I didn't take very many pictures because there was a lot of house to see and the poor girl who was doing the tour had one hour only to show and tell us everything she wanted to tell us.  She did a great job too. The first two are the front view of the house from the drive and an incredible tree that is in front of the house.

And I know I  took several pictures of the interior but they're sure not in my phone which is what I had to take these pics with - I forgot my camera - and I have no idea how I managed to erase them without knowing it.  So the next one is the only interior shot I have.  It is the bedroom of Mrs. Morgan and is the one room in the house that they have been able to furnish as near as possible to photos of the original room.  It was a very light and feminine room after all the heavy dark wood ceilings, moldings, floors, etc.  I especially liked the fireplace in the niche with the mirror surround.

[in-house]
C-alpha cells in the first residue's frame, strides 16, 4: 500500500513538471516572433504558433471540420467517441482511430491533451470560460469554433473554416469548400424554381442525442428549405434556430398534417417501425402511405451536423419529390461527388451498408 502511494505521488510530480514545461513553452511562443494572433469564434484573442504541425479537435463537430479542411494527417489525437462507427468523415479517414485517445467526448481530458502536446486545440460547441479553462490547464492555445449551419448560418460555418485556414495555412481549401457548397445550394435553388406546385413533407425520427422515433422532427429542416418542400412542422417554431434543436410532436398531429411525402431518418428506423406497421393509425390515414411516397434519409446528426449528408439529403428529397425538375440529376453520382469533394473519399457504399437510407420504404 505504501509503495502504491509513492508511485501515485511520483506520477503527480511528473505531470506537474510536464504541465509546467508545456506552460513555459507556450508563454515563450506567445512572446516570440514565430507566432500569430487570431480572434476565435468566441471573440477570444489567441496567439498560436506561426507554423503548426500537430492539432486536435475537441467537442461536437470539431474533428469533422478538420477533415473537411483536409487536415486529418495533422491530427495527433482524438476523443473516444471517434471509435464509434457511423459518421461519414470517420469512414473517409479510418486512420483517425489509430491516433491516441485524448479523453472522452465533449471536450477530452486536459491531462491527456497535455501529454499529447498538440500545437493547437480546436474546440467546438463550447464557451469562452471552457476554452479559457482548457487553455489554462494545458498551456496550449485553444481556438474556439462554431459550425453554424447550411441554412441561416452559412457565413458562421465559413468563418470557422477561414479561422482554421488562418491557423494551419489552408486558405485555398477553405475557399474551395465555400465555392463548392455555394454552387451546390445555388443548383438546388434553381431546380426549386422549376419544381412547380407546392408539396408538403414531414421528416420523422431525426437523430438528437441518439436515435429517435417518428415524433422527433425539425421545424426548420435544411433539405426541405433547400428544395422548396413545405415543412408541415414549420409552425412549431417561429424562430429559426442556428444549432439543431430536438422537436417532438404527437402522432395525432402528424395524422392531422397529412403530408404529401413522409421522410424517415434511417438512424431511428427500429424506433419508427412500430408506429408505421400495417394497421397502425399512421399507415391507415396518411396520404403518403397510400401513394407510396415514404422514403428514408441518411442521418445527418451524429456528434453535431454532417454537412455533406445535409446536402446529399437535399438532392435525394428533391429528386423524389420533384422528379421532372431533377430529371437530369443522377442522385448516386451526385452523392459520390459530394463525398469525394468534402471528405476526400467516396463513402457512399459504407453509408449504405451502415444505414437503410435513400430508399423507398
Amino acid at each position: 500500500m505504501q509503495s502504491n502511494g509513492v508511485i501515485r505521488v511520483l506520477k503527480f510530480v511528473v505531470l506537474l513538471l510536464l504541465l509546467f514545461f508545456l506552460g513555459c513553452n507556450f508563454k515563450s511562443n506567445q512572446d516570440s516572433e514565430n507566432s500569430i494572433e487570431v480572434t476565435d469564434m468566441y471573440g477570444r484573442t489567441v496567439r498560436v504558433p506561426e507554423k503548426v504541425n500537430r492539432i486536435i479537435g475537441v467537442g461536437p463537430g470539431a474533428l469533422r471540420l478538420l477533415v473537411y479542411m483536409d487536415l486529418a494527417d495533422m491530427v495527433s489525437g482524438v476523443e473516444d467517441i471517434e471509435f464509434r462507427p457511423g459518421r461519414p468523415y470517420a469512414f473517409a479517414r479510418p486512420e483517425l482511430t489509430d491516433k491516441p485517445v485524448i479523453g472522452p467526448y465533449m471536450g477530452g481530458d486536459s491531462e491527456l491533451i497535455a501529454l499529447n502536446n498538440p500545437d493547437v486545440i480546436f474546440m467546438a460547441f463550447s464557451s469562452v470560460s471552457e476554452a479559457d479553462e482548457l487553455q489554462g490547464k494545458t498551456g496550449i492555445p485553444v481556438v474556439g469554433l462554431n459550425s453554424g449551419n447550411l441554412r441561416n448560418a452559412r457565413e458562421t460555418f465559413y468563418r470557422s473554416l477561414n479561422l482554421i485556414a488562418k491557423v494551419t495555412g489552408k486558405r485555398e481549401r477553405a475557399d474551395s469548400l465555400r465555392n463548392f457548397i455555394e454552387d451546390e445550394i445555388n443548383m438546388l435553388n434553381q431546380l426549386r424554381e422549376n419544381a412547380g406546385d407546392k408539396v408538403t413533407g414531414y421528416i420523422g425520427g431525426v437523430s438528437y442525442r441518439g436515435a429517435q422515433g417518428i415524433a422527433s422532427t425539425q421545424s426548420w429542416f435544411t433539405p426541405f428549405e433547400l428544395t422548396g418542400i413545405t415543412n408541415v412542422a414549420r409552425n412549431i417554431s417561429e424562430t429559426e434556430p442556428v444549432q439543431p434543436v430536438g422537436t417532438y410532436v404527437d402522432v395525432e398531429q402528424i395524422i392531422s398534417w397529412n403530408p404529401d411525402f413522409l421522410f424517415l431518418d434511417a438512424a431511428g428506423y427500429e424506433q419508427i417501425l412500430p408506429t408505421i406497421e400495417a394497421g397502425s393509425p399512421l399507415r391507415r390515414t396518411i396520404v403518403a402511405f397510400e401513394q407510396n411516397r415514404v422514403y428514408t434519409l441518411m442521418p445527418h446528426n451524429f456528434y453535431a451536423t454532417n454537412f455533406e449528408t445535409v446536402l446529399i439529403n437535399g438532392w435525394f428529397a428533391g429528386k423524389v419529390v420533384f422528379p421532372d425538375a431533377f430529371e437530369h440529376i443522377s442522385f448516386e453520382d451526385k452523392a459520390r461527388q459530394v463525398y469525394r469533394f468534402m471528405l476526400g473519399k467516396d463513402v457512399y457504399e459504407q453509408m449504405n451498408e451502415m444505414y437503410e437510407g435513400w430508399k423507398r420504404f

And the next two are taken from the bottom of the backyard waaayyyy down from the house (I cropped out a lot of the lawn).  The back verandah/porch is as long as the main house - the end portion on the right were the kitchens, butler room, etc.
These facades (or whatever would be the proper name for them) were really pretty I thought.  The brick also made the house lovely - a very rosy red against which the darker stone trim contrasted beautifully.